Tag Archives: activity

Quick notes on the OLPC XO Terminal Activity

Originally published on joviko-olpc.blogspot.com January 6, 2008.

Well, I’ve realized that to really figure out what I did right / wrong to get DOSBox sound working on the XO, I’ll need to reimage the OS and start from scratch, and I’m finding all kinds of things to do to avoid going down that road just yet.

One of them is looking at the Terminal Activity as part of my process for learning how to create a good Sugar-friendly Activity. Plus I’m hoping that it might be something that I can hack into the “Sugar wrapper” that can be used to run non-Sugar-ized apps as Activities on the XO without having to put Sugar hooks into their internals. In other words, an Activity that launches from the Sugar “Activity launcher” screen, displays an icon in the “active Activity ring”, runs the non-Sugar app, then tells Sugar to remove the icon from the “ring” when the app exits. This would be very handy for Activity-izing apps like DOSBox and other emulators. And thus for running old freeware DOS and Apple programs on the XO.

Anyway, the Terminal Activity is pretty neat. The source code is very short, consisting of about 200 lines of Python. It uses a Python library called ‘vte’ to do all of the heavy lifting. ‘vte’ is, to put it mildly, a bit underdocumented. ‘vte’ is essentially a Python wrapper around the Gnome VTE widget.

So, to help others who might be curious about how the Terminal Activity does its thing, here are some handy links:

The Terminal Activity source code

earobinson’s example Python vte.Terminal window
He ordered a G1G1 XO in November, so maybe we’ll hear more from him…

The magic of Google code search lets us browse the vte source files
Of particular note: The “README” file, the “python” directory (and “python/vte-demo.py” in particular), and the sparsely populated “doc” directory.

The Gnome VTE Reference Manual
Not as useful as I had hoped, but does list out the API.

Happy hacking.

A couple of handy OLPC XO Sugar utilities

Originally posted on joviko-olpc.blogspot.com January 23, 2008.

I’ve recently been working on a few new Activities for the XO. As a result of this, I’ve discovered that there isn’t a complete set of utilities for dealing with Sugar’s internal tracking and record-keeping of Activities.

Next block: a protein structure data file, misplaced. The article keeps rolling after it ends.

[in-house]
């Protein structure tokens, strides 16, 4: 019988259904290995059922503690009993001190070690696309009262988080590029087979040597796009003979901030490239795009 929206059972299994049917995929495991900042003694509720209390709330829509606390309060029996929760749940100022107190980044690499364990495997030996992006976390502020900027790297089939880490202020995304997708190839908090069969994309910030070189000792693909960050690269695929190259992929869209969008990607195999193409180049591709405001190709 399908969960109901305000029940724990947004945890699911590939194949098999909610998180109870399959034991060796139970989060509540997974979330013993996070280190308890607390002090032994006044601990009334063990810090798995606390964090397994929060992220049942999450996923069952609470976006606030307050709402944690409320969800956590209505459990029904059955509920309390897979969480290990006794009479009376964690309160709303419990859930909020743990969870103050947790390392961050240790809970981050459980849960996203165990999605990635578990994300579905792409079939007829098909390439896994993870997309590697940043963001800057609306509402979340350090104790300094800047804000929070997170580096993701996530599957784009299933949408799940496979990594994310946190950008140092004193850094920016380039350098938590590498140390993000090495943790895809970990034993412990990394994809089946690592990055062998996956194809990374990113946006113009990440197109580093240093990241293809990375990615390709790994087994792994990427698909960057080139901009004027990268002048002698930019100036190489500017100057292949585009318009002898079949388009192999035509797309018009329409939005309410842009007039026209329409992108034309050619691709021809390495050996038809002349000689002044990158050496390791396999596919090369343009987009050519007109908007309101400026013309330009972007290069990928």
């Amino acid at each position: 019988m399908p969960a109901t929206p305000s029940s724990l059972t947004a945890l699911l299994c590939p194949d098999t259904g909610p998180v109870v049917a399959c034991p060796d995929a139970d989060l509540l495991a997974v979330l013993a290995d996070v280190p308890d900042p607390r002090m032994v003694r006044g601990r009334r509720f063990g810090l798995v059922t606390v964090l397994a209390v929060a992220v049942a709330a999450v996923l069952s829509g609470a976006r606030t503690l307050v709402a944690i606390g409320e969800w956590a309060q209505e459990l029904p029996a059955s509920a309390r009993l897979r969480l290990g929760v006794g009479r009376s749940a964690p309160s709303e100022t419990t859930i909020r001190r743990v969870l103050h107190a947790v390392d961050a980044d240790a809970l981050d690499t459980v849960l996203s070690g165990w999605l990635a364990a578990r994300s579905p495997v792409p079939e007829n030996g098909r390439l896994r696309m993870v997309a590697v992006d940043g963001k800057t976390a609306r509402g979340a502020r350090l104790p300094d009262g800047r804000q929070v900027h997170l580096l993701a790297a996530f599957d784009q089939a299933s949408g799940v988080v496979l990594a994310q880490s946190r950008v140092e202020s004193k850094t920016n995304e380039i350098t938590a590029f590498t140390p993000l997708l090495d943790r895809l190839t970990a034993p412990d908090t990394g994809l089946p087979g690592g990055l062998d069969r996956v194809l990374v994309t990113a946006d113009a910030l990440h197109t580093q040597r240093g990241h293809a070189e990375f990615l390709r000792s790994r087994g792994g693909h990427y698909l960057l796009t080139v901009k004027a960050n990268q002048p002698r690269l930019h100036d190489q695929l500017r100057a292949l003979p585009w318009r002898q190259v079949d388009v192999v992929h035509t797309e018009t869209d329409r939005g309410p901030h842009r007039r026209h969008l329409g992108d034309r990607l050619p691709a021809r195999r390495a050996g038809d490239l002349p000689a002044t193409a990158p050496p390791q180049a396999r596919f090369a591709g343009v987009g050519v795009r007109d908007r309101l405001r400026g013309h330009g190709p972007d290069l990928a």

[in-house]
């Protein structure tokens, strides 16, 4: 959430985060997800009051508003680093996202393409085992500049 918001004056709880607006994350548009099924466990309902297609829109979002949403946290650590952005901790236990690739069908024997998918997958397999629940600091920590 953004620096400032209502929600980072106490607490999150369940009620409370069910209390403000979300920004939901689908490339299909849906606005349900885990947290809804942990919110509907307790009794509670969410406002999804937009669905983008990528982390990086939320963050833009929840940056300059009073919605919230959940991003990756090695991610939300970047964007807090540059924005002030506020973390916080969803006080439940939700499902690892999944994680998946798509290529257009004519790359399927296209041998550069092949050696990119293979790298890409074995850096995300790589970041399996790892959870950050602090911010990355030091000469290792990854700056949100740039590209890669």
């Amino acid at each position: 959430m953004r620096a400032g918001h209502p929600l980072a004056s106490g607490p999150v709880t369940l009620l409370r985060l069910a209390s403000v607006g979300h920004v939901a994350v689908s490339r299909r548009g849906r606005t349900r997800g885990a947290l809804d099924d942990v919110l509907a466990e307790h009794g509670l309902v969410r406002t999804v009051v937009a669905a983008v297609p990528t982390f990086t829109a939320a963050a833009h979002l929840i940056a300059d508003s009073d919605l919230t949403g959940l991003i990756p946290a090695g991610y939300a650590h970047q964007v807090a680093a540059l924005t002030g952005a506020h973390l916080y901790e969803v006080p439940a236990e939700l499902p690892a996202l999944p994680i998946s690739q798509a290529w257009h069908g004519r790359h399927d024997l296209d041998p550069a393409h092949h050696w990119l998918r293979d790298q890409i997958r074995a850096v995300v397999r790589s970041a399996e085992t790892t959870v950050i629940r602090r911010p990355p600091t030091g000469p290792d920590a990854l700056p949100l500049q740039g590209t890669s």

You can use the Journal Activity to install the “.xo” files for new Activities. You can use the Sugar Activity toolbar to “remove” an Activity. This removal is far from effective; it oftentimes does not actually delete the Activity’s files in /home/olpc/Activities, and just as often, it doesn’t remove Sugar’s internal record of the Activity.

You can also manually install Activities via the ‘sugar-install-bundle’ utility, which can be run from the command line in the Terminal Activity. However, if you’ve already installed and then removed an Activity, it is very likely that ‘sugar-install-bundle’ will crash, complaining that the Activity already is installed, since Sugar never deleted its internal record of the Activity. This can be very frustrating when you’re testing the installation of a new Activity, and need to remove and reinstall it multiple times.

I ended up poking around in ‘sugar-install-bundle’ (which is a Python script), and discovered that it calls some other Python modules in /usr/lib/python2.5/site-packages/sugar. These, for someone hoping to create an Activity, might be worth looking at, particularly the ones in the “activity” and “bundle” subdirectories. “…/activity/registry.py” is a particularly good one.

After all that poking, I saw the classes and functions needed to list all of the Activities that Sugar currently is aware of. These are stored in Sugar’s registry (a binary database similar in use to the registry under Windows). I also saw how to remove the entry for a specific Activity from the Sugar registry.

Each entry has a name (e.g. “Sonata”), an icon, a “bundle ID” (“com.ywwg.Sonata”), an installation path (“/home/olpc/Activities/sonata.activity”), a command to launch the Activity (“sugar-activity SonataActivity.SonataActivity”), and a show-launcher indicator.

The Activities appear to be accessed and referred to by their installation paths, rather than their names or bundle IDs (which is a bit surprising to me, but using the path as the primary access key may allow both the names and IDs to be non-unique).

I’ve created a couple of handy utilities, ‘sugar-list-bundles’ and ‘sugar-forget-bundle’. Both are short Python scripts, and can be run from the Terminal Activity’s command line. They can be downloaded in a “.zip” file from here.

‘sugar-list-bundles’ doesn’t take any arguments. It just dumps out the info on all the Activities currently listed in the Sugar registry. It lists the name, ID, path, and command for each Activity. To run it from the command line (assuming you’ve unzipped the utilities into the current directory):


‘sugar-forget-bundle’ takes one argument, the name of an Activity. This name must exactly match one of the names dumped out by ‘sugar-list-bundles’ for ‘sugar-forget-bundle’ to be able to use it. ‘sugar-forget-bundle’ will remove the Activity’s record from the Sugar registry. It will NOT delete the directories or files associated with the Activity. For example:

./sugar-forget-bundle Sonata

will cause Sugar to “forget” that the Sonata Activity is installed. It will NOT remove /home/olpc/Activities/sonata.activity or any of the files under it.

I’m sure there must be equivalents to these two utilities floating around (especially around the OLPC XO development team), but I haven’t stumbled across them. I hope you find them handy.